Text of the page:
• Ring tongues, as needed for the meter you choose
  • Terminal Pin  and crimper

You will need the following tools:

  • Wire cutters
  • Soldering iron & or crimp-er to match the terminals you are using
  • Pliers or small wrench for tightening the meter nuts

Meter Mechanical Installation

  • Pick an appropriate place to install your meter, cut hole(s) as needed and install

Meter Wiring

  1. 1. Pre-check:
    1.  Verify that with the "Laser Switch" enabled, when you push the test function the laser fires.
    2. Power down and unplug the mains from your machine
  2. Find the wire that connects to the cathode (the end the laser light comes out of) end of the laser tube. Often its a black or green wire. 
  3. Trace that wire to its other end which should be connected to ground (L-) at the LPS. Note: never not ground the cathode or the (-) side of the meter directly to the frame. The lasers current must return to the LPS itself on pin -L. 
  4. Find the lasers ground port on the LPS. Its usually called L-, its the leftmost connection on the leftmost connector. Do not confuse this with the L that is on the rightmost connector with the DC voltages.
    L- on LPS with all green connectors

    L- on LPS with green and white connectors
  5. Remove the existing wire from L- and verify with an ohmmeter that that the LPS pin (L-) is connected to the FG pin on the LPS and that both of those pins (L- & FG) are connected to the frame of the machine. There should be close to 0 resistance to ground (frame) on these pins. Note: this is a good time to test that there is 0 ohms to GND at the frame pin on the mains connector.
  6. We want to reroute the existing wiring (that went from the tubes cathode to the LPS) to the (+) side of the meter. Do such by pulling the L- end of the wire that connects to LPS out of the harness enough to reroute it to the + side of the newly installed meters terminals. Note: Unless absolutely necessary do NOT disconnect the wire from the cathode as that is difficult to replace. When this step is finished the wire that previously was routed from the lasers cathode to the L- is now rerouted to the + side of the meter.
  7. Connect the wire of step #6 to the meters + terminal with an appropriate terminating terminal. Usually the meter has threaded studs with nuts and washers. I recommend using a ring tongue terminal soldered to the wire. See parts list above.
  8. It is common for the meters terminals not to be marked. If not marked start by connecting this wire to the left terminal of the meter (looking from the back), its a guess!
  9. Get a new piece of wire that is long enough to route back to the LPS (L-) pin from the (-) of the meter. 
    1. Use the same size or larger wire (yes it matters) and the same color if possible (colors do not matter but will be easier to trace later).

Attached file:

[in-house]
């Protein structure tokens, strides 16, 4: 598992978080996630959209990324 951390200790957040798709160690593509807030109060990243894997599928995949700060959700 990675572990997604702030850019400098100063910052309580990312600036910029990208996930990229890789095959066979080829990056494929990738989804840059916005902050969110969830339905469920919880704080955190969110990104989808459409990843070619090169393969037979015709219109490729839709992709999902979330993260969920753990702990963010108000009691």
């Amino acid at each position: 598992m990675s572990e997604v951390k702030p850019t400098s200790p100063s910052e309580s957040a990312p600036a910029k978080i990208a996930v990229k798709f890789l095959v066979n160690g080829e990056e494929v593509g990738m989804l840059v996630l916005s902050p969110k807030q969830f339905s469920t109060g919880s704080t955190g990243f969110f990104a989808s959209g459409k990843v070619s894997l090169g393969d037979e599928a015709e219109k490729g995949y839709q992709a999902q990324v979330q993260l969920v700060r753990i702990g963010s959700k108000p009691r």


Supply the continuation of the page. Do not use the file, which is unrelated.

2. Connect this wire from the meters (-) terminal to the L- of the LPS.  
    3. Terminate the meter end with a ring tongue like step #7. For the LPS end use a crimped pin of the correct wire size. If you do not have the ability to crimp a pin at least strip back and tin the wire with solder. Insert the wire into the L- terminal and tighten securely.
  10. After insuring that you have not shorted anything with shards of wire etc prepare to return power to the machine. As a rule I vacuum my machine in the area I have been working with a crevice tool. Be careful not to create a static charge.
  11. Return power to the machine with your hand on the switch in case of smoke. No smoke? Then proceed.
  12. Turn the power adjustment pot (or digital control) to about 1/3 or less of its range. In case the meter is in backward we do not want to stress it. 
  13. To test the meter enable the laser [Laser Switch] and then push the [Laser Switch] while watching for movement in the meters needle. The meter should read the lasers current and you are done.
  14. If no movement is noticeable on the meter these things could be wrong:
    1. An error in the wiring, recheck using the steps above.
    2. The meter is in backward. Swap the wires on the back of the meter and return to step 10.
    3. The laser is not firing, check to see if the tube ionizes?
    4. If you cannot get it to work post a picture of all of the above connections and wiring with my G+ address +Don Kleinschnitz in the Laser Engraving 

Links on G+

"Ideally you want to cut the wire in a way that the meter can physically be placed in series with it leaving the cathode and the LPS end terminations alone. Just putting ring tongues where you cut it to connect the the meter. i.e The meter is placed in series with the current wire.

If the wire is not long enough cut the cathode wire long enough to reach the meter and put a ring tongue on it and connect it to + of the meter. Get another wire that is long enough to reach the LPS and put a ring tongue on it connected to the - side of the meter. Put a pin terminal on the LPS end.

Don't have a pin terminal and crimp-er? Alternatively tin the wire with a liberal amount of solder and insert and screw that into the LPS terminal.

If you want to keep the pin terminal you can splice it and a section of wire to a longer piece just insure you solder properly and cover it with shrink wrap."

Soldering Ring Tongues

I solder these type terminals because I have had problems with crimps corroding and/or vibrating loose. Theory is that if you crimp correctly this will not happen however soldering insures it does not.

Prepare the wire:

Strip the wire back far enough so that the bare end inserts fully into the barrel to its end


Cut and slide over the wire a piece of heat-shrink that will cover the barrel of the terminal after soldering. The plastic cover may or may not come off or loose from heating. Most of the time I remove the plastic before starting.